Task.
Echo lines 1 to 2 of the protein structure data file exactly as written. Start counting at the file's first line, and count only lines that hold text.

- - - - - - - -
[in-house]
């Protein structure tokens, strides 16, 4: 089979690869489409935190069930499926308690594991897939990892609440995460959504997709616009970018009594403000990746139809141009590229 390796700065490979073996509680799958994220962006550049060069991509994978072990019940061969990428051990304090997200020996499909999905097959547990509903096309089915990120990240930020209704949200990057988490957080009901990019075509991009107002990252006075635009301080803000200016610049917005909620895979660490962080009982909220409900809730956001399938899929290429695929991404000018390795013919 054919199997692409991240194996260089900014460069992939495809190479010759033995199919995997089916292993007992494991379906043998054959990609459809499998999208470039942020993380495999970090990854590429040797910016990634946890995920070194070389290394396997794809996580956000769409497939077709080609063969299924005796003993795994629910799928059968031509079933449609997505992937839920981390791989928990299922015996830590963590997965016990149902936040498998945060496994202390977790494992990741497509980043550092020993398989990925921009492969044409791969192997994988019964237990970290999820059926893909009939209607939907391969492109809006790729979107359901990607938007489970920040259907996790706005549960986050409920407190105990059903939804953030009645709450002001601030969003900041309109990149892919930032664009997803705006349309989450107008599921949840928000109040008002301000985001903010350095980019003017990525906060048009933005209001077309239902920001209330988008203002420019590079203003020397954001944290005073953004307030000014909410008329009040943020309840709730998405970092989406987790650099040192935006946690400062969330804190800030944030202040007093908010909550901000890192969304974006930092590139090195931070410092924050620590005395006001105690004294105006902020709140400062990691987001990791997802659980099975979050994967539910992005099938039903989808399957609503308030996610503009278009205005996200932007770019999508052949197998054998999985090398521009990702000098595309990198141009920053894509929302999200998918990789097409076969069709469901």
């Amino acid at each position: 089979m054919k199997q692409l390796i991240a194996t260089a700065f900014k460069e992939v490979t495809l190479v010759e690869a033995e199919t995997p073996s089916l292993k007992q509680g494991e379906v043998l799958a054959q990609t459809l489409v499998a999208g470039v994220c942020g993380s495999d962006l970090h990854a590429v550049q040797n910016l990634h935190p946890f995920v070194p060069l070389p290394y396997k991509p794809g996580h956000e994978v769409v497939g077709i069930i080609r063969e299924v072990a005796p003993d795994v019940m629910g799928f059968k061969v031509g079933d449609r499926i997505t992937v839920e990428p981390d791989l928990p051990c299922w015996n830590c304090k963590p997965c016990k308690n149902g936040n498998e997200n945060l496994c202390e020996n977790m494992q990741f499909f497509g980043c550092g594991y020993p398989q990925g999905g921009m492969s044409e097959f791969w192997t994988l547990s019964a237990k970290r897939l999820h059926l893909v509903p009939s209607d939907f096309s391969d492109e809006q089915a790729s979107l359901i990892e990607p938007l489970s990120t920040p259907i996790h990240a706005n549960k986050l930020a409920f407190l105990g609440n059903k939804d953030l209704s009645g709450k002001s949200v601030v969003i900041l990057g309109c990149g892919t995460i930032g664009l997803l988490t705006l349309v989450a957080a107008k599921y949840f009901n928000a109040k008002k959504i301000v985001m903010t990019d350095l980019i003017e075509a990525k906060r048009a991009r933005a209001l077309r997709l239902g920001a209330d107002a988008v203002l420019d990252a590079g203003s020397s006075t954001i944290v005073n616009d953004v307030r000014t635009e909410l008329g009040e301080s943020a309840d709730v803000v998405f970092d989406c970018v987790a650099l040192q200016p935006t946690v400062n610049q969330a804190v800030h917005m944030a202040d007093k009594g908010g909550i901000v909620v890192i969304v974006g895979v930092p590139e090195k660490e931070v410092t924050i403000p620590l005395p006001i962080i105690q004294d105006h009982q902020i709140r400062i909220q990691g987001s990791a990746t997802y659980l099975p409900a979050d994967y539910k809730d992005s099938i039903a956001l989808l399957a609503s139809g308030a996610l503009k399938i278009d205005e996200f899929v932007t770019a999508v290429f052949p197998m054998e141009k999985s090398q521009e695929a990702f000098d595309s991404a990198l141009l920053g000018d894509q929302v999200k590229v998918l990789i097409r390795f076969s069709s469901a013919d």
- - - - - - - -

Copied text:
[in-house]
């Protein structure tokens, strides 16, 4: 089979690869489409935190069930499926308690594991897939990892609440995460959504997709616009970018009594403000990746139809141009590229 390796700065490979073996509680799958994220962006550049060069991509994978072990019940061969990428051990304090997200020996499909999905097959547990509903096309089915990120990240930020209704949200990057988490957080009901990019075509991009107002990252006075635009301080803000200016610049917005909620895979660490962080009982909220409900809730956001399938899929290429695929991404000018390795013919 054919199997692409991240194996260089900014460069992939495809190479010759033995199919995997089916292993007992494991379906043998054959990609459809499998999208470039942020993380495999970090990854590429040797910016990634946890995920070194070389290394396997794809996580956000769409497939077709080609063969299924005796003993795994629910799928059968031509079933449609997505992937839920981390791989928990299922015996830590963590997965016990149902936040498998945060496994202390977790494992990741497509980043550092020993398989990925921009492969044409791969192997994988019964237990970290999820059926893909009939209607939907391969492109809006790729979107359901990607938007489970920040259907996790706005549960986050409920407190105990059903939804953030009645709450002001601030969003900041309109990149892919930032664009997803705006349309989450107008599921949840928000109040008002301000985001903010350095980019003017990525906060048009933005209001077309239902920001209330988008203002420019590079203003020397954001944290005073953004307030000014909410008329009040943020309840709730998405970092989406987790650099040192935006946690400062969330804190800030944030202040007093908010909550901000890192969304974006930092590139090195931070410092924050620590005395006001105690004294105006902020709140400062990691987001990791997802659980099975979050994967539910992005099938039903989808399957609503308030996610503009278009205005996200932007770019999508052949197998054998999985090398521009990702000098595309990198141009920053894509929302999200998918990789097409076969069709469901």